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1941: The Year Germany Lost the War

4.14  ·  Rating details ·  90 ratings  ·  15 reviews
Bestselling historian Andrew Nagorski takes a fresh look at the decisive year 1941, when Hitler’s miscalculations and policy of terror propelled Churchill, FDR, and Stalin into a powerful new alliance that defeated Nazi Germany.

In early 1941, Hitler’s armies ruled most of Europe. Churchill’s Britain was an isolated holdout against the Nazi tide, but German bombers were at
Hardcover, 381 pages
Published June 4th 2019 by Simon & Schuster
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Elizabeth George
I wish there was something between "really liked it" and "it was amazing." This is a terrific book. The author lays out the history of the fateful year--1941--in which Hitler, believing he knew more than his generals, decided to invade Russia. Before reading the book, I knew how that invasion ended, but what I didn't know was how successful it was initially. Nor did I know that the German army was told to defy all "rules of war" (what an oxymoron that is) and to murder noncombatants outright, to ...more
Maine Colonial
Jun 02, 2019 rated it really liked it
Shelves: history, world-war-ii
I received a free digital review copy from the publisher, via Netgalley.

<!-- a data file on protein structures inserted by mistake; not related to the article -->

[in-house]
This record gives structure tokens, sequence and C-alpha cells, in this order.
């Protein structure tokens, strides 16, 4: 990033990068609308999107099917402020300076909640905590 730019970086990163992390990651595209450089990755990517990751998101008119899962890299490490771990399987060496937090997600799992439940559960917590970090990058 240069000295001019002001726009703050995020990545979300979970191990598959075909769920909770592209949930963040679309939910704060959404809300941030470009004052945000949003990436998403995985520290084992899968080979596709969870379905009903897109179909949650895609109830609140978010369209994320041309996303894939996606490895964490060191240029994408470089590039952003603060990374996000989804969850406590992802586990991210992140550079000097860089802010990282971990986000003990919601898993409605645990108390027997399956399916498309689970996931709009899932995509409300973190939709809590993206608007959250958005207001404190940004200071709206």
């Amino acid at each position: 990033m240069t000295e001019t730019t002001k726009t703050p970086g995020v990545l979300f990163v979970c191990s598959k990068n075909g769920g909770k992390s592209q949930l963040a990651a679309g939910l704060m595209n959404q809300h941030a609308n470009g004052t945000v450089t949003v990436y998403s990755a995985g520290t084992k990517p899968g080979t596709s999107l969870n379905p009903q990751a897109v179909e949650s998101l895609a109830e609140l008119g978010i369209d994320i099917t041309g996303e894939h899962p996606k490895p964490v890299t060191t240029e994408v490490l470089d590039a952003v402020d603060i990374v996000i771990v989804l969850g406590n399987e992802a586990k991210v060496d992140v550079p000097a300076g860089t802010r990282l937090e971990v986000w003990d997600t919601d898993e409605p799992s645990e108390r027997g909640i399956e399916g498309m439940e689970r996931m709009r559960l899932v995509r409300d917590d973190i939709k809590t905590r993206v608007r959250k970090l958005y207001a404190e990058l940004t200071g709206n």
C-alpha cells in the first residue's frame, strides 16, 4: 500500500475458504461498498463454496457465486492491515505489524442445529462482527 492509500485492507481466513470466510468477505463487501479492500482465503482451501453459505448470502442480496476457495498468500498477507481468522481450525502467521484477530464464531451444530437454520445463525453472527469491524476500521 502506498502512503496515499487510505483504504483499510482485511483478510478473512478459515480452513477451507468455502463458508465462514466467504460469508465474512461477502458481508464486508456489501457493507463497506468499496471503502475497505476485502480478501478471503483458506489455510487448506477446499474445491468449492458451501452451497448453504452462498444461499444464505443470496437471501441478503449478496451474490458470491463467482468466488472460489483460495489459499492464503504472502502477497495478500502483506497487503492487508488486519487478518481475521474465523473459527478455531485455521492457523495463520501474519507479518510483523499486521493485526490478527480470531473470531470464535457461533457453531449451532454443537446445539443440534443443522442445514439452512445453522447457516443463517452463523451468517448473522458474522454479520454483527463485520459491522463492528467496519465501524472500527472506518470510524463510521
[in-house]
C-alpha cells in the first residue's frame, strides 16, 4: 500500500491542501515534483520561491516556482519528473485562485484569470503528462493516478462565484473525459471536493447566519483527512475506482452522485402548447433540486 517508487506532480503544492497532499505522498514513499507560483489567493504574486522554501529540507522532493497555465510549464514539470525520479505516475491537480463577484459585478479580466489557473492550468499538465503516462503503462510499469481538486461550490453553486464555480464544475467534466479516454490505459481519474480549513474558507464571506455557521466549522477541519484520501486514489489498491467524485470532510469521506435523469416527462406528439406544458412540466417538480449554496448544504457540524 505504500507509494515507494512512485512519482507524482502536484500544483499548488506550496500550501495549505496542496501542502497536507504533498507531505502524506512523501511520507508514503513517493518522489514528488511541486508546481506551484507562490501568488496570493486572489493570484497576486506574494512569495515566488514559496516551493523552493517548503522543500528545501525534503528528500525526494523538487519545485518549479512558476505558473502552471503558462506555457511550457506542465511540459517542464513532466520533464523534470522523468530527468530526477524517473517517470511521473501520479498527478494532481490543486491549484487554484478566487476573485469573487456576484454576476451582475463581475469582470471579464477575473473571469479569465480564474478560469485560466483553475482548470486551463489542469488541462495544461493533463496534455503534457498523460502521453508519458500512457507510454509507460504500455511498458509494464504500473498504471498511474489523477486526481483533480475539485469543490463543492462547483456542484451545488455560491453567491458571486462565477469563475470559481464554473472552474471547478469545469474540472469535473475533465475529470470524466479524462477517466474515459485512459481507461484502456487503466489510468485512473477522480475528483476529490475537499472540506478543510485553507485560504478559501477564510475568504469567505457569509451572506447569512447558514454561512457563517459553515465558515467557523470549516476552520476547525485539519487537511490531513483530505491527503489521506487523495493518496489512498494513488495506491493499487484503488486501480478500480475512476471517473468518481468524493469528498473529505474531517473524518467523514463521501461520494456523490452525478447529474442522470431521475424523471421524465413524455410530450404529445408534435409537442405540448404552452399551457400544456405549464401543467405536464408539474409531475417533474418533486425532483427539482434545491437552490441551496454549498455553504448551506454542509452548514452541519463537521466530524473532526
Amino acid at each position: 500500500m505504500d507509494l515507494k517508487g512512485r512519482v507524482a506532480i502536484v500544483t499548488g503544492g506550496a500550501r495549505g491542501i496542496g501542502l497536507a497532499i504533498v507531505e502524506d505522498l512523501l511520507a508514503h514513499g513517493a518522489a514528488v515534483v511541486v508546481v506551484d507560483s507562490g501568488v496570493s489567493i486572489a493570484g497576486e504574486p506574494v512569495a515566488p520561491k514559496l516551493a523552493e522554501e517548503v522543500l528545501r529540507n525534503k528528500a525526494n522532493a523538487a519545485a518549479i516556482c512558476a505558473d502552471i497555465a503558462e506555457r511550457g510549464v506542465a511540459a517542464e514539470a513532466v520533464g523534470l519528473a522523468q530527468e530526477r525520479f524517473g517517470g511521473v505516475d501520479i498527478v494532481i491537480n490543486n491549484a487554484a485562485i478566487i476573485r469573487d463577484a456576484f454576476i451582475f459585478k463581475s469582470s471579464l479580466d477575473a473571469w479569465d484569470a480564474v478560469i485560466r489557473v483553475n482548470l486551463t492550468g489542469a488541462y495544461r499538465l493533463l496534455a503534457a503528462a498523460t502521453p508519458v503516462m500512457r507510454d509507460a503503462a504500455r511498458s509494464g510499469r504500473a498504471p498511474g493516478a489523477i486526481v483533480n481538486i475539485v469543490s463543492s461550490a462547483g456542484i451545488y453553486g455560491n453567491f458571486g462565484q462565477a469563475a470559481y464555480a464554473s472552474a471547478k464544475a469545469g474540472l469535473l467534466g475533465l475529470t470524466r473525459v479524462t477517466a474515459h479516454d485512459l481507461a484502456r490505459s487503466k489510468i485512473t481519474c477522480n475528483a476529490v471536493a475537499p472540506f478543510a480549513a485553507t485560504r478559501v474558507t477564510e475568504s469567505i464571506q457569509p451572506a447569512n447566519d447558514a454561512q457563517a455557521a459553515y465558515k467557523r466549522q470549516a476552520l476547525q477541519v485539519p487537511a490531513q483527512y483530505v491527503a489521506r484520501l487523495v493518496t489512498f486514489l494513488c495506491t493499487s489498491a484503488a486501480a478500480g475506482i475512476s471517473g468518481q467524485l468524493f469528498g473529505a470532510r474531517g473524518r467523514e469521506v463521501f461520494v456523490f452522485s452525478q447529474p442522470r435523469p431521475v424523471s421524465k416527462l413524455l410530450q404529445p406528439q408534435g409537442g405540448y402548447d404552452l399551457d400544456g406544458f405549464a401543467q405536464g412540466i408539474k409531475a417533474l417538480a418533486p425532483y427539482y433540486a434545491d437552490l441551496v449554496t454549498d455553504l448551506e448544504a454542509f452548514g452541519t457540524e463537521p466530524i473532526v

It must be frustrating to be an expert advisor to an impetuous and power-mad leader who thinks he knows better than the experts in any field. Nagorski gives the example of the military and financial advisors who told Hitler in the late 1930s he shouldn’t be aggressive, because France, Britain, the USSR—and the US if it came to that—would be able to come up with greater sustained military resources in the future.
Jun 07, 2019 rated it it was amazing
A well-researched and thoroughly interesting read. I learned a lot from this book. Normally when I read WWII books I mostly focus on topics such as the Holocaust as well as how everyday people lived during the war throughout the various countries involved. I usually get lost with books that focus on the logistics of warfare during WWII. Nagorski presents this information but also ties it into Hitler and Stalin's mindset during this period and what decisions they chose to make. The book also focu ...more
Bill Manzi
Oct 20, 2019 rated it really liked it
A nice look at what author Andrew Nagorski considers to be the pivotal year of World War II, 1941, where the tide of war turned against the German war machine. Hard to argue that 1941 saw the events and decisions made on all sides that led to the eventual defeat of Germany and the destruction of Hitlerism.

For those that have studied the war there is not much new here, but despite that the book is a good read that brings some excellent perspective to the war. That perspective does include the di
Charles Inglin
Aug 31, 2019 rated it really liked it
The author makes the case that the decisions made during 1941, particularly by Hitler and Stalin, made the outcome of the war inevitable. The single biggest wrong decision was, of course, Hitler's decision to invade the Soviet Union before finishing the war with England. A second significant error was Hitler's decision that Kiev and the resources of the Ukraine must be taken and forces diverted from the drive on Moscow. When the push to take Moscow resume vital weeks had been lost, as well as re ...more